When I started my business, I did not plan on starting with an employee or a partner. My wife is a teacher and loves it. And while I have friends that I think would make great business partners, I don’t think going into business with a friend is a great way to maintain either side of the relationship. So I went at it alone. And I have made it 4 years without needing the part or full time help of someone. In my 5-7 year plan, I do see expansion on the horizon, but for now, I have to meet the needs of my clients with the resources I have available – my amazing network of other business owners.
Need a photographer? Got one. Need a logo – know the perfect guy. Want to market to the top 5% of households in a certain area? I know that person too. Insurance, accountant, real estate, financial planning – I have all of these bases covered. Knowing that whatever my clients ask for I can hand them off to someone I know and trust is a valuable tool. It makes you look a lot more important than you really are.
I have a network (and I’m not talking about LinkedIn, this is a real life network) of over 50 professionals that I can refer any client or potential client to. I know all of these people and that they will do a superb job, just as if they were to refer someone my direction.
In terms of cost to acquire new business, referrals will generally rank as the cheapest of any other method. And one of the best ways to get referrals is from existing clients. Clients that are not only happy with what you have provided them, but are SO happy, that they go out and tell everyone about it.
I have spent a whopping $400 in marketing for my business since 2010. When I was just getting started, I was talked into doing a city wide mailing by someone I saw as a possible partner in marketing (see thoughts on the ability to hone your spidey-sense from item #1). I received zero calls, emails and more importantly, zero business from the mailing. I’ve since focused on building my business from the ground up. Making sure each client has their needs met, their work looks great and showcasing the work and their testimonials on my site.
Most of my business either comes from referrals from existing clients or referrals from my network. By making my clients happy, I’ve turned them from ordinary clients into an enormous salesforce. My clients are happy to say nice things about me when someone brings up how much they like their new website. And that turns into business a lot more than you’d think.
One of the first lessons I learned is still one I have to focus on daily. One of my first articles I wrote on my blog was a tongue-in-cheek look at working at home in my pajamas. And at the time, for the most part, I was working at home in my pajamas. I don’t have clients come to my home, I make my own hours and I don’t do a great deal of video conferencing. So if I wanted to get up, watch a little TV, stroll up to the office at 10:30, work until 2:00 and then decide to shed the jammies and clean up – I could. But I found that I was not being very productive without a regimented schedule.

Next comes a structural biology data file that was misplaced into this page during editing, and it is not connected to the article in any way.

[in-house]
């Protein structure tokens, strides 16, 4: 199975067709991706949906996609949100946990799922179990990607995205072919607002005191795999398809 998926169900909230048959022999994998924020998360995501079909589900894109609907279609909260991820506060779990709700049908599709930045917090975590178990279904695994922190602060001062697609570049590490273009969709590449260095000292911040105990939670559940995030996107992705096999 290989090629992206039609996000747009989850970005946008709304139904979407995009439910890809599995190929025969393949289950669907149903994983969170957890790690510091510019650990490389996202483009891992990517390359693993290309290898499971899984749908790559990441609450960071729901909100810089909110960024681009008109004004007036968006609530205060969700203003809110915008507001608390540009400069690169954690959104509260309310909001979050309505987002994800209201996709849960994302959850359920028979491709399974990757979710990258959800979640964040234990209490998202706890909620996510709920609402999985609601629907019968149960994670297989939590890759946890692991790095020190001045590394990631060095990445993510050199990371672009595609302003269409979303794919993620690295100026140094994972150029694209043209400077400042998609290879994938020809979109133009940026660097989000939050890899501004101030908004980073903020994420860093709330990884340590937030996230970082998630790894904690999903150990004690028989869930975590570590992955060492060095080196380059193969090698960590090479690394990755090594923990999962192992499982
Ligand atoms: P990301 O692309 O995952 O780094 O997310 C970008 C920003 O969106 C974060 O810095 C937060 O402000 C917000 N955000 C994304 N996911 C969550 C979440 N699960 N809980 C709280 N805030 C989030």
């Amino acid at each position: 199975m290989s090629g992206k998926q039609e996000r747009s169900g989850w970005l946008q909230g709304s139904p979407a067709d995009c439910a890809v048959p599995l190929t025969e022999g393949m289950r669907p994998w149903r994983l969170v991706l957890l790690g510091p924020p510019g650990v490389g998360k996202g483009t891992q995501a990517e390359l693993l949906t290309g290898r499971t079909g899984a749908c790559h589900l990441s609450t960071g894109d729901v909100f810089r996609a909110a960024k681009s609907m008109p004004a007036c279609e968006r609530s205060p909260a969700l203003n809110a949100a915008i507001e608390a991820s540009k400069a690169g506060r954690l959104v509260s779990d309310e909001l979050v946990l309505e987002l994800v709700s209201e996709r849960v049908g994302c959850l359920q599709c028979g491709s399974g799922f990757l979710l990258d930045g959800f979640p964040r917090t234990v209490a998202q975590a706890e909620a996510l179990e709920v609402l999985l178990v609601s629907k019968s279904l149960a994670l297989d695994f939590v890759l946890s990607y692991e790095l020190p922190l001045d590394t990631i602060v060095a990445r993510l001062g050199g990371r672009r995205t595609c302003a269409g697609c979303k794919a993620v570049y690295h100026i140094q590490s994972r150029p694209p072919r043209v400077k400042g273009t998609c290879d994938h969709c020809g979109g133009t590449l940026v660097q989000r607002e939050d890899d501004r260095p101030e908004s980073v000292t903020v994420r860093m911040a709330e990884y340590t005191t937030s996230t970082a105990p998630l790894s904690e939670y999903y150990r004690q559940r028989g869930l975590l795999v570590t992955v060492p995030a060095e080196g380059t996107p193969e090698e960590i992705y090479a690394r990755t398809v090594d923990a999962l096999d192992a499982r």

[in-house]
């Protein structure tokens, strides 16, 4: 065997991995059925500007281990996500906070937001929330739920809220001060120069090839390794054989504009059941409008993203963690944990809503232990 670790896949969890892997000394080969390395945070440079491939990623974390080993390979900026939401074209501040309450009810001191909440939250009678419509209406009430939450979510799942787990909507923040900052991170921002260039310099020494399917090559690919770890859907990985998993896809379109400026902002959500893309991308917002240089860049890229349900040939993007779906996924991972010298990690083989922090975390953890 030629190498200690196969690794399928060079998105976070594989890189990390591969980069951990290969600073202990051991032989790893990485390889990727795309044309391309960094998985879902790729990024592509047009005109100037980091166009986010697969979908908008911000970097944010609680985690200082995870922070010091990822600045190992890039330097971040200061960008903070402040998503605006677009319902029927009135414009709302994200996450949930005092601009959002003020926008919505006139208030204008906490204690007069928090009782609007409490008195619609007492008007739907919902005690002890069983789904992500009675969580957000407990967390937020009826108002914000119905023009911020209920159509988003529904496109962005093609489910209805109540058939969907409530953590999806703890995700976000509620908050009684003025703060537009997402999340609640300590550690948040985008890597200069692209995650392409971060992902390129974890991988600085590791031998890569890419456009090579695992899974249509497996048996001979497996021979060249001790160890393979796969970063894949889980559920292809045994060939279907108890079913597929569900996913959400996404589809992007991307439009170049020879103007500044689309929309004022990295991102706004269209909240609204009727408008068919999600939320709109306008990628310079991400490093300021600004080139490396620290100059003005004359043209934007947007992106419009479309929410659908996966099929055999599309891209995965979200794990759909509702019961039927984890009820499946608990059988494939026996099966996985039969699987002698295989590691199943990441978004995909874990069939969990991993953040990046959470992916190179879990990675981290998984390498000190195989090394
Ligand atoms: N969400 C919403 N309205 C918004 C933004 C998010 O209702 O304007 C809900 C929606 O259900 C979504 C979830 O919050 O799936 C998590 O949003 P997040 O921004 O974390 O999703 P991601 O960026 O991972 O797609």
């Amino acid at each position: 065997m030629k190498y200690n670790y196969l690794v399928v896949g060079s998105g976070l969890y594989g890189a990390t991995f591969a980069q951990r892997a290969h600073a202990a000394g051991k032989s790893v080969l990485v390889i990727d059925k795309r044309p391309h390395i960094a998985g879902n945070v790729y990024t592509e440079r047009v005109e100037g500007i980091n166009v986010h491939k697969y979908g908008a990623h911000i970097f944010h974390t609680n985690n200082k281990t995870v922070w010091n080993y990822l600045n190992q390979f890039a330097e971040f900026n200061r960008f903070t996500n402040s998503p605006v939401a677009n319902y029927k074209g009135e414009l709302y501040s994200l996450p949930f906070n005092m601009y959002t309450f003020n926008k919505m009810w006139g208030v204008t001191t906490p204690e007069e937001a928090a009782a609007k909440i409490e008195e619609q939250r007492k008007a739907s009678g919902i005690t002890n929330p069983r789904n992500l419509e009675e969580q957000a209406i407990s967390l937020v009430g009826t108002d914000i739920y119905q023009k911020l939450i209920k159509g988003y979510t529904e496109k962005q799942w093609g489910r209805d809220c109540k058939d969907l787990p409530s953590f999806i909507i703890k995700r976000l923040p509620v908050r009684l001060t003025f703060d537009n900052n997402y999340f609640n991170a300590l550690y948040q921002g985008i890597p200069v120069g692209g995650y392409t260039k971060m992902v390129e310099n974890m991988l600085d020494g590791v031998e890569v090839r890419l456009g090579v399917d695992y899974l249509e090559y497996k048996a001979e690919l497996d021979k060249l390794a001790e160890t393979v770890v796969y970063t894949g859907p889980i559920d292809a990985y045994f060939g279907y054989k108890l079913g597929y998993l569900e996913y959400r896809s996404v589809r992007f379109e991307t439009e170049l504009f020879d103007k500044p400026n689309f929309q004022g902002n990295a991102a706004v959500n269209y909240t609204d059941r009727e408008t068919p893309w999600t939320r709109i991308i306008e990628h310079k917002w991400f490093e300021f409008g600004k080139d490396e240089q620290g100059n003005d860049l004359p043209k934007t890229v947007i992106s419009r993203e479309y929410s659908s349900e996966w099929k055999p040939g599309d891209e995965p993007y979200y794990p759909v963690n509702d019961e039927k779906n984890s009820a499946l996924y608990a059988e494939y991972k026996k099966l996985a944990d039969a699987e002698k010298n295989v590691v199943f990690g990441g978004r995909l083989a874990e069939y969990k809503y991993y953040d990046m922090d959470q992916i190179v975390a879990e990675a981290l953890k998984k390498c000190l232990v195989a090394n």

For the last year or so, I have followed a pretty strict schedule to keep me on task:
This keeps me honest. I have my in-business time scheduled, so I don’t wander into blogging when I should be finishing a project for a client. And in the same vein, I don’t spend 5 days wasting valuable time driving around town for 30 minute meetings when I can pack them into one day.
My to-do lists are set on Sunday mornings with a hot cup of tea at my desk. I look at what needs to get done, prioritize and schedule things throughout the week. Usually anywhere from 5-10 ‘tasks’ get done each day, depending on the nature of the task. These things get priority over anything that pops up throughout the day in my email or on the phone. I generally turn my email notifications on my computer and my phone off during the day to ensure I stay on task. Email can be the death of any productive day if you let it be. I’ll check my mail early in the morning and sometimes during lunch. Before the day is over and my scheduled tasks are all done, I’ll review any notes from the day and make sure that tomorrow’s to-do list is still in line with what needs to get done.
This all takes practice & discipline. Without it, working for yourself and especially working at home can be a disaster. But with a good game plan, a smile on your face and the willingness to always do what is right will turn most small businesses into a success story.
Do you have any other helpful hints that you wish you knew before you started your journey? Leave them in the comment section below!